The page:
Burke says a popular reason among customers for why a stump needs to be removed is to help the look and layout of the yard. Stumps can get in the way of mowing and lawn maintenance, so removing them and filling in the hole can help restore the space to its former glory.

When grinding a stump, Burke says it’s important to make sure you grind deep enough that the whole mound is ground out, which includes the roots and any dirt that flares up to the stump.

Burke says in many cases, customers want a stump removed so they can use that space for other plants, and sometimes they want to replant a new tree in the area.

If this is the case, Burke recommends not planting a new tree in the exact spot where a stump was removed. Even when the process is done thoroughly and correctly, Burke says there’s always a chance that the stump was not ground deep enough to entirely remove old root remnants that could interfere with a new tree’s development. Instead, he recommends filling the hole in and planting new trees close to the area.

If operators aren’t comfortable grinding the stump located close to a marked line, Burke suggests opting out of grinding the stump with machinery. If that’s the case, Burke says you can take a chainsaw and flush it as close to the ground as you possible so it’s not as unsightly. Or, he says you can hand dig down next to the utility line and use a mechanical grinder if you feel confident you could remove the stump that way.

“Once you know that you are safe at that point to grind, then you can commence stump grinding, but then you be careful that you do not go deeper than what you hand dug,” says Burke. “Stumps can be ground when they’re close to utilities. You just have to use extreme caution.”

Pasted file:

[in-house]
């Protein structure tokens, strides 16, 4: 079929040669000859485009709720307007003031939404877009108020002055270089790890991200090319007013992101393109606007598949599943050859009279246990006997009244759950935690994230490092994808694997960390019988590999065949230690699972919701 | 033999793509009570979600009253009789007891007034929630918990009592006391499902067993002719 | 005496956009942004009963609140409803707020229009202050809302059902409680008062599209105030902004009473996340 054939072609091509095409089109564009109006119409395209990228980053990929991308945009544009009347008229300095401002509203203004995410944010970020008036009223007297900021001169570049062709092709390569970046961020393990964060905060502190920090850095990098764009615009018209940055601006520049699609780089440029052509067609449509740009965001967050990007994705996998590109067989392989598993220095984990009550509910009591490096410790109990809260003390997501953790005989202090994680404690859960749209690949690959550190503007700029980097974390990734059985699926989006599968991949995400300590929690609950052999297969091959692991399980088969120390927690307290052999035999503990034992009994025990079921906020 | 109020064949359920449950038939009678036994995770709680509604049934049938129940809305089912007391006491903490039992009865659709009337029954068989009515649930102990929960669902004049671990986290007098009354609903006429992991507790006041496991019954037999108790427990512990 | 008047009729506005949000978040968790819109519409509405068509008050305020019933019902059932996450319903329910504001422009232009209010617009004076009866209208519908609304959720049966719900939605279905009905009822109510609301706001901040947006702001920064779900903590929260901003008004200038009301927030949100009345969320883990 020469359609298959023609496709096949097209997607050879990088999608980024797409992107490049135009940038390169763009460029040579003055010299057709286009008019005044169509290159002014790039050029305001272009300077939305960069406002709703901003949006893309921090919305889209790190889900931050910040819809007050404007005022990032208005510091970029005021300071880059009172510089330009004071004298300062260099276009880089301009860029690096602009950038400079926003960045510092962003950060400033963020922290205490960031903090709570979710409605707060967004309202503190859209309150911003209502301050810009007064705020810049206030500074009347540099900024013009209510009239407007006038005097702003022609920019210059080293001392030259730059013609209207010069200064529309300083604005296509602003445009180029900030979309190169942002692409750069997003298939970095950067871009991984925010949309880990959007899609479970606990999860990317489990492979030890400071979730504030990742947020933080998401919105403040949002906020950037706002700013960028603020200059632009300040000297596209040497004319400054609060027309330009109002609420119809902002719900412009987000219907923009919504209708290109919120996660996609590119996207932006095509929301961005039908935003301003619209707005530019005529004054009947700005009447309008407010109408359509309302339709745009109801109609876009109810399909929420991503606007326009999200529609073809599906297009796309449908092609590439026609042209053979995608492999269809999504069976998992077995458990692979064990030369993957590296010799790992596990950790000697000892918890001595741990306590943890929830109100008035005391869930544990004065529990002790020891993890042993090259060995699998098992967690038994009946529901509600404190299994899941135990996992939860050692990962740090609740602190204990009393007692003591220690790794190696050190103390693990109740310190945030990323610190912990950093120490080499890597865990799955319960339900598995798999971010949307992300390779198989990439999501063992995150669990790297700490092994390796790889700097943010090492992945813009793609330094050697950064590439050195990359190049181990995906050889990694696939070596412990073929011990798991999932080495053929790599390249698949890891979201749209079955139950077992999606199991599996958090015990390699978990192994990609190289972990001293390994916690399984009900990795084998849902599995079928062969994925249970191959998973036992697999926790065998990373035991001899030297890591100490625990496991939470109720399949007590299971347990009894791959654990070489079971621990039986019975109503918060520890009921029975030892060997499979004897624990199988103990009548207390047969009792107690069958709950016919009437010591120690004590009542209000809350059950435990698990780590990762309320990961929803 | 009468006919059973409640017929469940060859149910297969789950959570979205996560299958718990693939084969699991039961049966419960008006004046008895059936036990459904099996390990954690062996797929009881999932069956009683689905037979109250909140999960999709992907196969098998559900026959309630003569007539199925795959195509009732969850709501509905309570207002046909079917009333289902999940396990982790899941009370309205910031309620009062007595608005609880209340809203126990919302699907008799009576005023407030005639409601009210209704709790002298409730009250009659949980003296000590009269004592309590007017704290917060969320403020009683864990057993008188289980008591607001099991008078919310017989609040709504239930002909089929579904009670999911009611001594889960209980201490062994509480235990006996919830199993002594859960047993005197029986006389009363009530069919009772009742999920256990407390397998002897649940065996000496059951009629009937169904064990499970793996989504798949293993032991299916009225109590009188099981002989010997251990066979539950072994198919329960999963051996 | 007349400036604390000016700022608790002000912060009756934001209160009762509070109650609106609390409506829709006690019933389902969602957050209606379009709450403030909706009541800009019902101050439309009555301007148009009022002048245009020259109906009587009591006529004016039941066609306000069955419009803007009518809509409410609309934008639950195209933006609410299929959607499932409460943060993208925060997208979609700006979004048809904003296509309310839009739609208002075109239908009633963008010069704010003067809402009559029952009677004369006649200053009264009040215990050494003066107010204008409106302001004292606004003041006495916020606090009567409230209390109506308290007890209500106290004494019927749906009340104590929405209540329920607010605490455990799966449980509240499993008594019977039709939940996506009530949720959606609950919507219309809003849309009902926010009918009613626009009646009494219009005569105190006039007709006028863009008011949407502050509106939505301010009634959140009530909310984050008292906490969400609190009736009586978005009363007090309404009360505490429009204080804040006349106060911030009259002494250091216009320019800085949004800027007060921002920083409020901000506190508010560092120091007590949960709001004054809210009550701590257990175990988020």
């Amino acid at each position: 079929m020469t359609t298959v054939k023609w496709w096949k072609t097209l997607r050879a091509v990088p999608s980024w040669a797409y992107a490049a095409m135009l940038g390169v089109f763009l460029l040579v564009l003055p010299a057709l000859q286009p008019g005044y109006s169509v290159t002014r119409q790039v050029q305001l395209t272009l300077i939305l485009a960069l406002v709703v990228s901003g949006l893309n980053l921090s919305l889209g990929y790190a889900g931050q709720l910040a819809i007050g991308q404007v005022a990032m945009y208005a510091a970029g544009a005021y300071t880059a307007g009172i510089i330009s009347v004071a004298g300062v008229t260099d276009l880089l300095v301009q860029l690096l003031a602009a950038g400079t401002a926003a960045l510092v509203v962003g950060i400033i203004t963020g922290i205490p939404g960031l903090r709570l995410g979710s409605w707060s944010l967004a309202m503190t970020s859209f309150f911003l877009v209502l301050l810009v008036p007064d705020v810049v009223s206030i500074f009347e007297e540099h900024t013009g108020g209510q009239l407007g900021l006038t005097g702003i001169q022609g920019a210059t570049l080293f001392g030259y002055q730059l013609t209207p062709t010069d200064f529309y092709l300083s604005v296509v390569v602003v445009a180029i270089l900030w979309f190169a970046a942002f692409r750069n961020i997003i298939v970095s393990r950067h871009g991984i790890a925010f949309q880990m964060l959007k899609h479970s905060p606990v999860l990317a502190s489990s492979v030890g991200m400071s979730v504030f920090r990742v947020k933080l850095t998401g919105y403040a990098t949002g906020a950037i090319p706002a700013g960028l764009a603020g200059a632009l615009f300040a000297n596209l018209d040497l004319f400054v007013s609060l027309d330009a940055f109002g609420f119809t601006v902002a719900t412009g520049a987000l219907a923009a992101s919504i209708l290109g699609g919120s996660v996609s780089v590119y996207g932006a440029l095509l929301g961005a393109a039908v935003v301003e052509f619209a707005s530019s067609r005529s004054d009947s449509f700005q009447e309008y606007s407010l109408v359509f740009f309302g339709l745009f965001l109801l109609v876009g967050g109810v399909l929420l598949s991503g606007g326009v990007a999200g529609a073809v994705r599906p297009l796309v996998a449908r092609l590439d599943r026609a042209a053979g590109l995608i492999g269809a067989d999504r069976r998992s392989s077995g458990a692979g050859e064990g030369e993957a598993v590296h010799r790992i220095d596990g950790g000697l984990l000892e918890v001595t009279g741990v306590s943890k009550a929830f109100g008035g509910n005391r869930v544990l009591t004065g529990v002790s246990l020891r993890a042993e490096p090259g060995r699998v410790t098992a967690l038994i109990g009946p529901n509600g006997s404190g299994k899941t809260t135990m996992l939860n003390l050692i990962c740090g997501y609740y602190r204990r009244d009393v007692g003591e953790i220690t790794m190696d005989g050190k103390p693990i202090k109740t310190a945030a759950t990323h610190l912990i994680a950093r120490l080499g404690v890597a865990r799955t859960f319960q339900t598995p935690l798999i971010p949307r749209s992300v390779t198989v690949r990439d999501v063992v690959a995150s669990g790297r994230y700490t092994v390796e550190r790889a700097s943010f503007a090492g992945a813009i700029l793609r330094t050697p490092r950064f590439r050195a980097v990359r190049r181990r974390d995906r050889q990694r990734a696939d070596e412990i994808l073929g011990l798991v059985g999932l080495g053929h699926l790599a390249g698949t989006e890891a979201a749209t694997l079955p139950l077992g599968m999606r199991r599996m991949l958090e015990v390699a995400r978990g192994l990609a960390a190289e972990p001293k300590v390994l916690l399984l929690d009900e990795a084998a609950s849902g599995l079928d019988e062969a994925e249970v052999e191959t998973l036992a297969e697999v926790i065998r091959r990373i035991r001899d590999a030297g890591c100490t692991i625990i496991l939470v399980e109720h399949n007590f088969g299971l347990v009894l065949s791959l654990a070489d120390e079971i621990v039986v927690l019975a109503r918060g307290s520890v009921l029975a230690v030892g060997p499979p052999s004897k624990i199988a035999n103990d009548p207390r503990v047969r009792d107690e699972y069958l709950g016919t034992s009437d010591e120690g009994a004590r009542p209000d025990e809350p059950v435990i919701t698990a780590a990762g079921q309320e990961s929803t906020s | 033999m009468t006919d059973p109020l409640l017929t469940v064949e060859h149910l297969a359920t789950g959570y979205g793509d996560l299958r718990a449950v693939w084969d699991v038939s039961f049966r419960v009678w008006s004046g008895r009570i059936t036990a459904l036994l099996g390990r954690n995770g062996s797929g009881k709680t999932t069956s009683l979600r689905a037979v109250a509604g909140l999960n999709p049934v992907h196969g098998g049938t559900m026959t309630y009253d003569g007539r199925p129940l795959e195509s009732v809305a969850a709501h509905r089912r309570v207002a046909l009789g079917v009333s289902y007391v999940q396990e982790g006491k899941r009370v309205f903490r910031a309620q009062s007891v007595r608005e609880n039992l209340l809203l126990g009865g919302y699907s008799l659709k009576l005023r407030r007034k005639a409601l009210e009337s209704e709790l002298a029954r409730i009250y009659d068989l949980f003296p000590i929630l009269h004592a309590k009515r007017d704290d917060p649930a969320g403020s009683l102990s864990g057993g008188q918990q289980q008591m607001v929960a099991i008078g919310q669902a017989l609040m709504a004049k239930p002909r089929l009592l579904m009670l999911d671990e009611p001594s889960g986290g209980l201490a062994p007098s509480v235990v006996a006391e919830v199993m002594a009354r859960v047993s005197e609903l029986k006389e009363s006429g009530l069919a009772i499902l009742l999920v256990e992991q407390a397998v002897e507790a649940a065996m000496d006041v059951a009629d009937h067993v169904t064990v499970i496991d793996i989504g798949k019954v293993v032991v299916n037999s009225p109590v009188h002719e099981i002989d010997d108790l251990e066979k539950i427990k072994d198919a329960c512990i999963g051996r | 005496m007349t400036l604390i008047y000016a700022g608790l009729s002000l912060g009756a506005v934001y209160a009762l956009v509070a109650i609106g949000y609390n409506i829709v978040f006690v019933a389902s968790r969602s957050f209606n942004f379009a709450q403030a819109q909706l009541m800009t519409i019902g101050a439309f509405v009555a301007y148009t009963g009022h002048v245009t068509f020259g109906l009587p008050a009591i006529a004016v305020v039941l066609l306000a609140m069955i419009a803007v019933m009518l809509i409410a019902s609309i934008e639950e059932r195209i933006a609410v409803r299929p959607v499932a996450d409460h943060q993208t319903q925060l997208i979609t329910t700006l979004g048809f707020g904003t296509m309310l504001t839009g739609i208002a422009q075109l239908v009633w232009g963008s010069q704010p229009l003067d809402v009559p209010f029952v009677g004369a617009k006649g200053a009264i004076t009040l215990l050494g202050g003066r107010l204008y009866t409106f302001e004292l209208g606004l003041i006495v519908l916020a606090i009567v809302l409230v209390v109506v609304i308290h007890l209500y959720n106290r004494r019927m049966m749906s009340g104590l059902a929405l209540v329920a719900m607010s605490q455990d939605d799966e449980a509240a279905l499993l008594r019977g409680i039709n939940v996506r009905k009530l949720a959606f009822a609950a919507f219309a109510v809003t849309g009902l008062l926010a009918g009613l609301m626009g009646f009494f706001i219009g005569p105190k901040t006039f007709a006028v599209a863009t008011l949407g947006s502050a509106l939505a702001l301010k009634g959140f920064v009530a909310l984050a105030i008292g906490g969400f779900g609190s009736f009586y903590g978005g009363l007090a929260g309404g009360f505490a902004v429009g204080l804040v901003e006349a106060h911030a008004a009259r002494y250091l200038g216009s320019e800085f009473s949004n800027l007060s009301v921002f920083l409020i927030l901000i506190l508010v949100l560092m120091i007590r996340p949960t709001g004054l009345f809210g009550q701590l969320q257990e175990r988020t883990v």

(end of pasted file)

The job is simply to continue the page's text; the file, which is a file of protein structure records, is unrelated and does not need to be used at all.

Once the project is complete, Burke says it’s best to immediately clear the site of all debris, as it will be much easier to clear while the chippings are light and fresh. Next, make sure the hole is completely cleared out and fill it in with fresh topsoil.

Burke says to then rake over the area and lightly pack it down. Lastly, he says to break up the top of the dirt a bit and sprinkle grass seeds on it to help encourage new growth in the area.


How to Remove a Stump Without a Grinder

After you hire a commercial tree service to remove a tree, they can also remove the remaining stumps for an extra fee. Or, you can hire a different company to come in and do this work. But if you have felled the tree yourself, the task of removing the stump is left up to you—and it can be as difficult as removing the tree itself. You can hire a firm to come in with a large mechanical grinder to churn the stump into sawdust, but this can be expensive. Commercial stump removal can cost as much as $800 for a large stump or one in a tricky location. You could also rent a stump grinder for $150 to $400 per day, but getting this tool on-site and using it safely is no easy feat. But there are several methods that you can use to do this work without contractor costs or large equipment.

Equipment / Tools

Manual Method
  • Digging bar
  • Bow saws
  • Shove
  • Ax
  • Steel-toed work boots
  • Work gloves
  • Mattock
Chemical Method
  • Drill with large bit
  • Chain saw
  • Plastic tarp
Burning Method
  • Drill and large bit


Chemical Method
  • High-nitrogen garden fertilizer or potassium-nitrate tree stump removal granules
  • Garden mulch
Burning Method
  • Stump Out chemical
  • Kerosene

Watch Now: How to Remove a Tree Stump Without a Grinder

When to Remove a Tree Stump

A tree stump can be removed at any time after the tree is felled, but manual removal is sometimes easier if the stump has aged and dried out somewhat. If you have the ability to let the stump remain in place for a full year or even two, the dried wood may be easier to cut out than when working on a new stump that is still green. Chemical removal, however, should begin immediately after you remove the tree.

Before Getting Started

A small- to medium-sized stump can be removed by good old-fashioned muscle work. But larger stumps can involve so much work that it's not practical—unless you can drag it out of the earth with a chain attached to the back of a pickup. For larger stumps, use the chemical method instead. A useful tool for manual removal is a mattock, which has a broad end for digging and a sharpened end for slicing. Everyone has favorite tools to use, though, and the more various digging and cutting tools you have on hand, the better. For larger stumps, you may want to enlist the aid of a helper or two to speed the work.